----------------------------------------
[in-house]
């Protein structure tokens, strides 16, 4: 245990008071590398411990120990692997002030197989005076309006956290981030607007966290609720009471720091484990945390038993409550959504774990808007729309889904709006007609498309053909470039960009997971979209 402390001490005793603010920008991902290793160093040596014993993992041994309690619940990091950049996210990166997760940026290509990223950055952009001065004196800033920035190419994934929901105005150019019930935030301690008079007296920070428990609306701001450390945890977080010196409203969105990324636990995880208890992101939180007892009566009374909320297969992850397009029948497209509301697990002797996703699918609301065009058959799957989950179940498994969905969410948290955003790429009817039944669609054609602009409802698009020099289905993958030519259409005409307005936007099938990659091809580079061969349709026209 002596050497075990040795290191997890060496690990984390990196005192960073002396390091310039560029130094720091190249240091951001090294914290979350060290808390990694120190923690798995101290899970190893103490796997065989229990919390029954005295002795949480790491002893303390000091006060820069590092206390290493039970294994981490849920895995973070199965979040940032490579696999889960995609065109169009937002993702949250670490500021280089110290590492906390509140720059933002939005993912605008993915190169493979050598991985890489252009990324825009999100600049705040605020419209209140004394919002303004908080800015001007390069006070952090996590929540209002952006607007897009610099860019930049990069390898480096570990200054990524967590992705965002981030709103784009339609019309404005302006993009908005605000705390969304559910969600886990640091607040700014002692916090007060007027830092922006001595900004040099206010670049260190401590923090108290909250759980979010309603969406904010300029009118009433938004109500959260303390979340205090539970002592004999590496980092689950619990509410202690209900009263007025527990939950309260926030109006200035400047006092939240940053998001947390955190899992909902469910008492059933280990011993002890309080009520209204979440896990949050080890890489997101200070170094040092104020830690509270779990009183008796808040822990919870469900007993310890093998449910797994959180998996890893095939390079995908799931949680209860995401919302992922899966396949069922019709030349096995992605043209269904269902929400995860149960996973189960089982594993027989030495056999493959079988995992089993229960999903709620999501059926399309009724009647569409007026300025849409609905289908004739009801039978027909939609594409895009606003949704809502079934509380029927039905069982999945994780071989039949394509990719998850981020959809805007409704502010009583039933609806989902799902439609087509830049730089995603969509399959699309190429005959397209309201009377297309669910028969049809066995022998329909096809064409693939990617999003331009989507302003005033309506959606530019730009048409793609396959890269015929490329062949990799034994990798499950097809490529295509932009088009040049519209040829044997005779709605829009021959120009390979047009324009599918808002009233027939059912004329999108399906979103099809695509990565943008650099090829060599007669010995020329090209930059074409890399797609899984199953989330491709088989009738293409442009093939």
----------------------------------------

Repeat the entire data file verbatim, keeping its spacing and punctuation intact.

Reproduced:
[in-house]
């Protein structure tokens, strides 16, 4: 245990008071590398411990120990692997002030197989005076309006956290981030607007966290609720009471720091484990945390038993409550959504774990808007729309889904709006007609498309053909470039960009997971979209 402390001490005793603010920008991902290793160093040596014993993992041994309690619940990091950049996210990166997760940026290509990223950055952009001065004196800033920035190419994934929901105005150019019930935030301690008079007296920070428990609306701001450390945890977080010196409203969105990324636990995880208890992101939180007892009566009374909320297969992850397009029948497209509301697990002797996703699918609301065009058959799957989950179940498994969905969410948290955003790429009817039944669609054609602009409802698009020099289905993958030519259409005409307005936007099938990659091809580079061969349709026209 002596050497075990040795290191997890060496690990984390990196005192960073002396390091310039560029130094720091190249240091951001090294914290979350060290808390990694120190923690798995101290899970190893103490796997065989229990919390029954005295002795949480790491002893303390000091006060820069590092206390290493039970294994981490849920895995973070199965979040940032490579696999889960995609065109169009937002993702949250670490500021280089110290590492906390509140720059933002939005993912605008993915190169493979050598991985890489252009990324825009999100600049705040605020419209209140004394919002303004908080800015001007390069006070952090996590929540209002952006607007897009610099860019930049990069390898480096570990200054990524967590992705965002981030709103784009339609019309404005302006993009908005605000705390969304559910969600886990640091607040700014002692916090007060007027830092922006001595900004040099206010670049260190401590923090108290909250759980979010309603969406904010300029009118009433938004109500959260303390979340205090539970002592004999590496980092689950619990509410202690209900009263007025527990939950309260926030109006200035400047006092939240940053998001947390955190899992909902469910008492059933280990011993002890309080009520209204979440896990949050080890890489997101200070170094040092104020830690509270779990009183008796808040822990919870469900007993310890093998449910797994959180998996890893095939390079995908799931949680209860995401919302992922899966396949069922019709030349096995992605043209269904269902929400995860149960996973189960089982594993027989030495056999493959079988995992089993229960999903709620999501059926399309009724009647569409007026300025849409609905289908004739009801039978027909939609594409895009606003949704809502079934509380029927039905069982999945994780071989039949394509990719998850981020959809805007409704502010009583039933609806989902799902439609087509830049730089995603969509399959699309190429005959397209309201009377297309669910028969049809066995022998329909096809064409693939990617999003331009989507302003005033309506959606530019730009048409793609396959890269015929490329062949990799034994990798499950097809490529295509932009088009040049519209040829044997005779709605829009021959120009390979047009324009599918808002009233027939059912004329999108399906979103099809695509990565943008650099090829060599007669010995020329090209930059074409890399797609899984199953989330491709088989009738293409442009093939």